ST. LOUIS - The St. Louis region has its advantages - especially for companies looking to ship goods anywhere in the country and beyond. Between the city’s centralized location in the U.S., strategic spot on the Mississippi River, six Class 1 railroads, and four interstate highways, St. Louis continues to invest in its infrastructure as preparations are made for even more freight traffic.

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Terminal Railroad Association President Brent Wood and Mary Lamie, executive vice president of Multi-Modal Enterprises for the St. Louis Regional Freightway, appeared on an episode of Our Daily Show! on to discuss the region’s many advantages and multimodal infrastructure.

In St. Louis, the number of manufacturing/logistics employees per mile is about 366, which Lamie said is “one of the higher numbers in the nation.”

“When you compare that to other regions, no one really is within that threshold,” Lamie said. “What that really means is you have a high concentration of workers in those categories, so for companies that are looking to grow in manufacturing and logistics, it really is an ideal location.”

Lamie said the Route 3 Corridor, which spans 60 miles from Alton to Columbia, Ill., is considered a “heavy industry” corridor and provides access to all six of the region’s Class 1 railroads as well as the interstate highway system, and is also in close proximity to the region’s barge industry.

She added that the region is “unique” in having so many geographic and strategic advantages.

“What makes us unique: we have a geographic advantage being in the center of the U.S., a strategic location on the Mississippi River, ice-free, lock-free to the Gulf of Mexico,” Lamie said. “What that means is north of our area, our lock and dams, they act basically like traffic signals and they add additional time.

“What makes us a logistics hub is the fact we have the interconnectivity infrastructure ... you have the harbors like at America’s Central Port in Granite City Harbor, and the fact that it has direct access to the rail, then we have the interstates 255 and 270.

“All of that connectivity gives shippers and carriers optionality - so if something happens with gas prices, or something happens in the transportation industry and freight needs to go from one mode to the other, if you’re coming to the St. Louis area, in a matter of minutes, you can redirect it to another mode of transportation.”

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During the pandemic-era supply chain issues, Wood said St. Louis saw a spike in rail traffic. He added that St. Louis is the nation’s second largest rail hub - the first being Chicago - underscoring the importance of infrastructure investment.

“We’ve near doubled the capacity on the Merchants Bridge by rebuilding it in the last 4 or 5 years, so we’re poised and ready for more traffic,” Wood said.

Wood noted that because of St. Louis’s centralized location, it also serves as an “overflow” rail hub which freight can be rerouted to in the event of a Chicago snowstorm or a hurricane in the Gulf of Mexico. Lamie added that St. Louis has “global access” to ports on both the east and west coasts, and its interstate highway system allows toll-free access to the four quadrants of the U.S. with “relatively low congestion.”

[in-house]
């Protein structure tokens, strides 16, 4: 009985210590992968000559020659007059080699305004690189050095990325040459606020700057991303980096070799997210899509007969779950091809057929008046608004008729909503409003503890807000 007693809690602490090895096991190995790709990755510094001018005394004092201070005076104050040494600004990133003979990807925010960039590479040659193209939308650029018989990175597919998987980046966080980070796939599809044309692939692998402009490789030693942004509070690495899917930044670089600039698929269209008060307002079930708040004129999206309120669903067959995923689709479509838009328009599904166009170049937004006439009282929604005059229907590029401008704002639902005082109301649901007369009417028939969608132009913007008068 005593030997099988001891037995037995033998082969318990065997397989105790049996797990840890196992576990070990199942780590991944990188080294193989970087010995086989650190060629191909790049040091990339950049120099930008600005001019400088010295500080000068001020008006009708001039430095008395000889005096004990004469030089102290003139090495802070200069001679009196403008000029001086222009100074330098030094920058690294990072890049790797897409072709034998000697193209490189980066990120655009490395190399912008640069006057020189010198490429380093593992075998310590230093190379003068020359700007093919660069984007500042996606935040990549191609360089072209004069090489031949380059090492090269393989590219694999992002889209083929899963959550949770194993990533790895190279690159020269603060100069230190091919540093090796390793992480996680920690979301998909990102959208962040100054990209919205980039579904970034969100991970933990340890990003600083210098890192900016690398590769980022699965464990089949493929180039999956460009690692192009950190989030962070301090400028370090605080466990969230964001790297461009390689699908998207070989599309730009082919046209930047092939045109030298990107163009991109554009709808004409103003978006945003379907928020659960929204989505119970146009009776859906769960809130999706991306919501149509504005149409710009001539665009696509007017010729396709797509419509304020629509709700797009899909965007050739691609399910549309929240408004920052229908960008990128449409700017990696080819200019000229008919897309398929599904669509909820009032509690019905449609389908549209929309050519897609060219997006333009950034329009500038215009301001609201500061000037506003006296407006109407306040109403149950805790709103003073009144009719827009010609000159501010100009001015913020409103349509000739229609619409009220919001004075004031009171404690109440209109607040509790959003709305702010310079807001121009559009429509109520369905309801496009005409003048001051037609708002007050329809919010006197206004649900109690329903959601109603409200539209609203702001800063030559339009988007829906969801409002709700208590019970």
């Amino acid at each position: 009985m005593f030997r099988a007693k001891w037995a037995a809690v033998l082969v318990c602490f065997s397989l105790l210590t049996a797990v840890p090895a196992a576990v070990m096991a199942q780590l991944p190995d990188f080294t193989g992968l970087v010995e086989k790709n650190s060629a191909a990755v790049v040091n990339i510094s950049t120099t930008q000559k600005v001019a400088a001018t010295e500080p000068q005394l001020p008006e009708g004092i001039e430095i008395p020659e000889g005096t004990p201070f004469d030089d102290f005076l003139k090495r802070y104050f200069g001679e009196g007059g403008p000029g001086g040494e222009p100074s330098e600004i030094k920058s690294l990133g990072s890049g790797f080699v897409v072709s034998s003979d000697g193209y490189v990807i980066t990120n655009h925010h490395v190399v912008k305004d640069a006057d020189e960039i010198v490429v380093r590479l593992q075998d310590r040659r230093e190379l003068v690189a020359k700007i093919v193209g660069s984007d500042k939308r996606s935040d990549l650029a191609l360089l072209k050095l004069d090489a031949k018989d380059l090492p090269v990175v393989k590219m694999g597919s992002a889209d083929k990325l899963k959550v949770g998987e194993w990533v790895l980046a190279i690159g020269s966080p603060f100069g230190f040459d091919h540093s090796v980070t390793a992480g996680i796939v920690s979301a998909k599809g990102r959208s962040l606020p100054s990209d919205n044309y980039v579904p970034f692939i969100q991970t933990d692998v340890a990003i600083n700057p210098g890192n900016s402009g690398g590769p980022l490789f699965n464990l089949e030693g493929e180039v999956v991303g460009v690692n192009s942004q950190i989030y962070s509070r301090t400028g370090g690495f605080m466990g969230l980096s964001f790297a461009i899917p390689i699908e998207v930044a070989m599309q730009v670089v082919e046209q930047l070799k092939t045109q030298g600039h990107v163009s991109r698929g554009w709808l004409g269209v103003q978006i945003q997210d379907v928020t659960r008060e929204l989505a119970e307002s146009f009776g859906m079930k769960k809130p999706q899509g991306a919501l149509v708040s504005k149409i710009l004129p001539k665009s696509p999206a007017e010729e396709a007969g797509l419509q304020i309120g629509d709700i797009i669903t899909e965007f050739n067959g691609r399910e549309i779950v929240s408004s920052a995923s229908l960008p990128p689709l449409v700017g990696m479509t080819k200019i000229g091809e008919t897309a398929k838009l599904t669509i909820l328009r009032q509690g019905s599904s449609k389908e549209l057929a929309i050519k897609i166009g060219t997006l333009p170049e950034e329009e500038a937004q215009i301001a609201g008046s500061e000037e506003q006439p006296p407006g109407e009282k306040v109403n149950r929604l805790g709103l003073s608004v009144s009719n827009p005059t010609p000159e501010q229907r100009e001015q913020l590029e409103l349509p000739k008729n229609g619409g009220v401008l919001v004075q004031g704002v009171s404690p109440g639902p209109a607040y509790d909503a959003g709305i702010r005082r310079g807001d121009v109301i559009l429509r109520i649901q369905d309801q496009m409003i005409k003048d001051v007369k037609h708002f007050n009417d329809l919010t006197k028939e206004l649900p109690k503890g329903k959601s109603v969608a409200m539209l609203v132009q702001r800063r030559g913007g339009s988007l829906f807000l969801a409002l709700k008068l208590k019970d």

Lamie noted they have branded St. Louis as the ‘Ag Coast of America,’ because “nowhere else on the inland waterway system is moving the ag or fertilizer products within a 15-mile section of the river” - a feat that she said has earned the city international media attention.

Several more infrastructure projects and job opportunities are in the works for the near future, Wood said.

“Our Classifying Yard is in Venice and it will run about 2,000 cars a day - 1,000 in and out. This yard expansion, which is about a $70 million project, would add another 1,500 cars of capacity,” Wood said, adding that the project will also alleviate problems like blocked rail crossings. “This Classifying Yard’s a big deal - not just for Terminal, but for the region.

“There will be construction jobs, like there were with the Merchants Bridge. We had 3 or 400 people on site at one point,” Wood said. “The Yard itself, we’re always looking for transportation folks, and you don’t have to have any experience - they’ll teach you what you need to know. Pay rates are outstanding, it’s a union operation, anywhere from $85,000 to $150,000. You have to work overtime, the schedule’s not always what you want it to be, but it’s a good living, it really is.”

Wood added that the job requirements are a high school diploma and a strong work ethic. Other possible job positions range from mechanics, welders, track laborers, locomotive engineers, and more. Lamie noted that training and trade programs are available at Lewis & Clark Community College, Southwestern Community College, and there are apprenticeship programs available across the rail and barge industries.

To find out more about the St. Louis Regional Freighway, visit A new Terminal Railroad Association website is currently in development.

The full interview with Wood and Lamie can be watched at the top of this story or on

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